11 //bar.foos(); This is not possible
                  12 }
                  13 }
                  14


                  So, can one inject an object via an interface, using @Autowire? (as here in
                  Foo foo = new FooBar();
                  Bar bar = new FooBar(); )

                  Comment


                  • #10
                    Of course, isnīt that what my example above does?
                    If you create an instance of FooBar it will be autowired using the method setFoo(Foo).

                    Code:
                    public interface Foo {}
                    
                    public interface Bar{}
                    
                    @Component
                    public class FooBar implements Foo,Bar {}
                    
                    @Autowired
                    public class DependsOnFoo {
                        public void setFoo(Foo foo) {
                            // You will get you FooBar here accessible through Foo interface
                       }
                    }
                    I may be missing the point, but this is what spring does...

                    Comment


                    • #11
                      I got partly what your code means, but could you kindly give me a more clearer explanation please? I'd be very grateful. We usually annotate the class right? if then, how do we set an injected object to behave as in the interface?

                      Comment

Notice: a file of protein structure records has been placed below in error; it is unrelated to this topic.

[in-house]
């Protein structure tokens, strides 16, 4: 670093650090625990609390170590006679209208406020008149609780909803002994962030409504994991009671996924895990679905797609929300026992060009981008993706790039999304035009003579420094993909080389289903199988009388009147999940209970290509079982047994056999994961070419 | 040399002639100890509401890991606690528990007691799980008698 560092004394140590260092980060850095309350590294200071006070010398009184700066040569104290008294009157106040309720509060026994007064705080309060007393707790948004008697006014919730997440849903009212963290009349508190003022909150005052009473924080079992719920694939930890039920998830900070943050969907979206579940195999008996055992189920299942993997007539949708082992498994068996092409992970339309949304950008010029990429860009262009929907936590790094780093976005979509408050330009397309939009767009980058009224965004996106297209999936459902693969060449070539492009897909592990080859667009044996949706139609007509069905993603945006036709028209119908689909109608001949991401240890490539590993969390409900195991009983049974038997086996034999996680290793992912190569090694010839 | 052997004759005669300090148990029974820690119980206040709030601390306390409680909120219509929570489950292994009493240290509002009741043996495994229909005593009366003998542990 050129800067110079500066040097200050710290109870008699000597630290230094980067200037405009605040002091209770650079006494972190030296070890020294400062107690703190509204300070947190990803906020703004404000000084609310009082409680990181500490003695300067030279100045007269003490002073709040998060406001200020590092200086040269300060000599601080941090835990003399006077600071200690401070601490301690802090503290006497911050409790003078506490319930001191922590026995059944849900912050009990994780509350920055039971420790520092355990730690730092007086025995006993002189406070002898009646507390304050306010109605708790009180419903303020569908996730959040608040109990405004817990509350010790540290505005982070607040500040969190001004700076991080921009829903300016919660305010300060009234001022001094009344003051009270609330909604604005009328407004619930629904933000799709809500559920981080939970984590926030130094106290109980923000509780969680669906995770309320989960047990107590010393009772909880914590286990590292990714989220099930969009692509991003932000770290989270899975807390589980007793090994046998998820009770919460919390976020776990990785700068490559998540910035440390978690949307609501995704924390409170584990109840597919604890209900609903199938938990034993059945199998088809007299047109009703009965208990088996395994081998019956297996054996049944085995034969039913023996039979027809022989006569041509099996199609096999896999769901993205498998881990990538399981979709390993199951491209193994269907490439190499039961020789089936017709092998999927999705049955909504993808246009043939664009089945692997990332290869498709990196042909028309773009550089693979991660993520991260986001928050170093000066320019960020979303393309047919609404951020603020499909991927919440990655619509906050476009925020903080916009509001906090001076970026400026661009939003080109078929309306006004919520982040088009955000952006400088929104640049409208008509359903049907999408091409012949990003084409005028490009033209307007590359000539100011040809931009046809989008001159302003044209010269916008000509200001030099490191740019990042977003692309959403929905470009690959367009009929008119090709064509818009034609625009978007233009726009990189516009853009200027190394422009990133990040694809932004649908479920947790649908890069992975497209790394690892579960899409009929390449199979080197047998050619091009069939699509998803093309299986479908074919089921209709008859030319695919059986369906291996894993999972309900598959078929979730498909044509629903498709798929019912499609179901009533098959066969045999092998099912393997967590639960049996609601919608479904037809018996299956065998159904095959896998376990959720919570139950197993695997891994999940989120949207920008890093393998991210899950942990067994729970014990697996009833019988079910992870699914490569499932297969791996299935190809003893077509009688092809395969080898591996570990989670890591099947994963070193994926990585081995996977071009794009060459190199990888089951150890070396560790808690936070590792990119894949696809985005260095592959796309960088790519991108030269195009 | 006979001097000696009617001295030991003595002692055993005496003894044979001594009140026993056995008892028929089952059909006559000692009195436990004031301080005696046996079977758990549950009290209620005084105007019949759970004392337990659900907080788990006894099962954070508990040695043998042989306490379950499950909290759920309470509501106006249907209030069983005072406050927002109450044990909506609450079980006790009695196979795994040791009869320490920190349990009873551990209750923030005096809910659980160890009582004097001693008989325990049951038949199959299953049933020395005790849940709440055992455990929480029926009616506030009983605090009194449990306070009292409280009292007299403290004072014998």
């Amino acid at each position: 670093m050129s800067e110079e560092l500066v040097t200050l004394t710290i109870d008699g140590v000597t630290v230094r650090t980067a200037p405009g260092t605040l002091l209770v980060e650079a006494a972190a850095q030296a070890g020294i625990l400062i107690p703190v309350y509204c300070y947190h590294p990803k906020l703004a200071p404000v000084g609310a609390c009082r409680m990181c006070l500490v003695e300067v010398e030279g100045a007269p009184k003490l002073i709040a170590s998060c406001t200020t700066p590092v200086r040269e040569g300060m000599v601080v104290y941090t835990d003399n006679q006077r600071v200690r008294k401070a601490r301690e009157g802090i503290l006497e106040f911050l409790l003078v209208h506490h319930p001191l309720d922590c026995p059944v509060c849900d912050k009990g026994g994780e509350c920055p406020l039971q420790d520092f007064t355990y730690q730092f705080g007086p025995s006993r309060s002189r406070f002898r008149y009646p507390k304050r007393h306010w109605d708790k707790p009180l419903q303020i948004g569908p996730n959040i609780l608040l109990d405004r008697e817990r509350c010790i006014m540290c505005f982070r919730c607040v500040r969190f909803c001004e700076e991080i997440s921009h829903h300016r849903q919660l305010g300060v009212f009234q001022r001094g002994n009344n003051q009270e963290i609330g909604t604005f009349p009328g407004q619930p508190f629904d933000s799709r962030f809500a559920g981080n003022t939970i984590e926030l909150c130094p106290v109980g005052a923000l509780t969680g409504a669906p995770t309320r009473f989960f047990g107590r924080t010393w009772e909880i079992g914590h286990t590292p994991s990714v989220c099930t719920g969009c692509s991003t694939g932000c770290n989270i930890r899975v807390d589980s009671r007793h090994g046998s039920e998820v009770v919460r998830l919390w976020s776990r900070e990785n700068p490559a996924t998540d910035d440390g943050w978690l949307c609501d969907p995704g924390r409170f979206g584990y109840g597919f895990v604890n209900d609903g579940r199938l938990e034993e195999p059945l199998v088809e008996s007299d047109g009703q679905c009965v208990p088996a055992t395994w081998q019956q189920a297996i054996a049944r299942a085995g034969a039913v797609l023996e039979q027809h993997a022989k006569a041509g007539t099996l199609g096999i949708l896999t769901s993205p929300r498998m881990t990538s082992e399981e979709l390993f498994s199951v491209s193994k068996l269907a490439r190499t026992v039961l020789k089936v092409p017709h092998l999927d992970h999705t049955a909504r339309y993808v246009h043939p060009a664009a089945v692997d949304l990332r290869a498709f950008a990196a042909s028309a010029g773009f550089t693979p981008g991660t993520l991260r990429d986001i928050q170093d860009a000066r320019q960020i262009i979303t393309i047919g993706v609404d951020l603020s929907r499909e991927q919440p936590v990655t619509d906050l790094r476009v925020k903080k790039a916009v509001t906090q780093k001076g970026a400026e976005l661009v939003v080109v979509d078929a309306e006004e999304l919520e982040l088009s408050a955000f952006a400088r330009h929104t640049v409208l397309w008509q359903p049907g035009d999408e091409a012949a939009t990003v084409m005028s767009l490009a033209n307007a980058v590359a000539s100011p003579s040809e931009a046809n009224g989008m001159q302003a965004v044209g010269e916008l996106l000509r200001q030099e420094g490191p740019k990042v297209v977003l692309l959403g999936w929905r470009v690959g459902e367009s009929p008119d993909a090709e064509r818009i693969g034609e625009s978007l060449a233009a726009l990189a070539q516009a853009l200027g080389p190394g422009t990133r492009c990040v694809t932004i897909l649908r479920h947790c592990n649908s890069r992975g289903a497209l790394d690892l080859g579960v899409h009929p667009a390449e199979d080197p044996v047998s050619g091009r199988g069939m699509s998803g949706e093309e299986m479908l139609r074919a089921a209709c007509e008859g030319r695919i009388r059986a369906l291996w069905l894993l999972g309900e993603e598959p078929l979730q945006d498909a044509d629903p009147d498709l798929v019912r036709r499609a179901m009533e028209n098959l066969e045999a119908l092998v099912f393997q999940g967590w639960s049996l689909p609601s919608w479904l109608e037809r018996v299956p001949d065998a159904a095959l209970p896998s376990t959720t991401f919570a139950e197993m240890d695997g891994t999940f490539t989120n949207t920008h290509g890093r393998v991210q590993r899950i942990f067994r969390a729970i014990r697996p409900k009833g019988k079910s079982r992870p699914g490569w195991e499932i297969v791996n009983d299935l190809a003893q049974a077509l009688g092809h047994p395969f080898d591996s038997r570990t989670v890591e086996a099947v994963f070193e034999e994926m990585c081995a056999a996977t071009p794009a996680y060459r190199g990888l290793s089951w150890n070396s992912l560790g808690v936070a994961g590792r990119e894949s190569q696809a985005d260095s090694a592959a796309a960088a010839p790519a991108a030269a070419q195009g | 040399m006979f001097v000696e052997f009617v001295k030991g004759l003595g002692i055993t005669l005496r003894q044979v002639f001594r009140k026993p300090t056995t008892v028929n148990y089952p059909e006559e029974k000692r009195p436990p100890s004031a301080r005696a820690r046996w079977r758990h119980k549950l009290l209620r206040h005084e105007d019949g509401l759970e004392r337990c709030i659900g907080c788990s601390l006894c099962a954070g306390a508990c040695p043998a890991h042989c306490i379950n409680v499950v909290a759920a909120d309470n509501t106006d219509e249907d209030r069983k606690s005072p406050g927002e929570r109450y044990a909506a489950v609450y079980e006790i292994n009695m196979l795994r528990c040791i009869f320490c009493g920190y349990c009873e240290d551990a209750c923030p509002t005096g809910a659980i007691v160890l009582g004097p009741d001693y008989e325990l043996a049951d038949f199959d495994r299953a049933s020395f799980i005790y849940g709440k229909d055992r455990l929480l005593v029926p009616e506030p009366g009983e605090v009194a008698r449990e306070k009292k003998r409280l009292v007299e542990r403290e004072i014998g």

• #12
                        Sorry, the @Autowired annotation should of course be on the method
                        and you want the @Component on both classes. In your application context you need <context:component-scan package="packagename"/>

                        You can also instansiate
                        both classes explicitly in the application context instead of annotating
                        with @Component and the @Autowired will work.

                        The instance of FooBar will be autowired as type Foo if you do it
                        as in the example below.

                        Code:
                        public interface Foo {}
                        
                        public interface Bar{}
                        
                        @Component
                        public class FooBar implements Foo,Bar {}
                        
                        @Component
                        public class DependsOnFoo {
                        
                             private Foo foo;
                            
                            @Autowired
                            public void setFoo(Foo fooBar) {
                                // You will get you FooBar here accessible through Foo interface
                               this.fooBar = foo;
                           }
                        }

                        Comment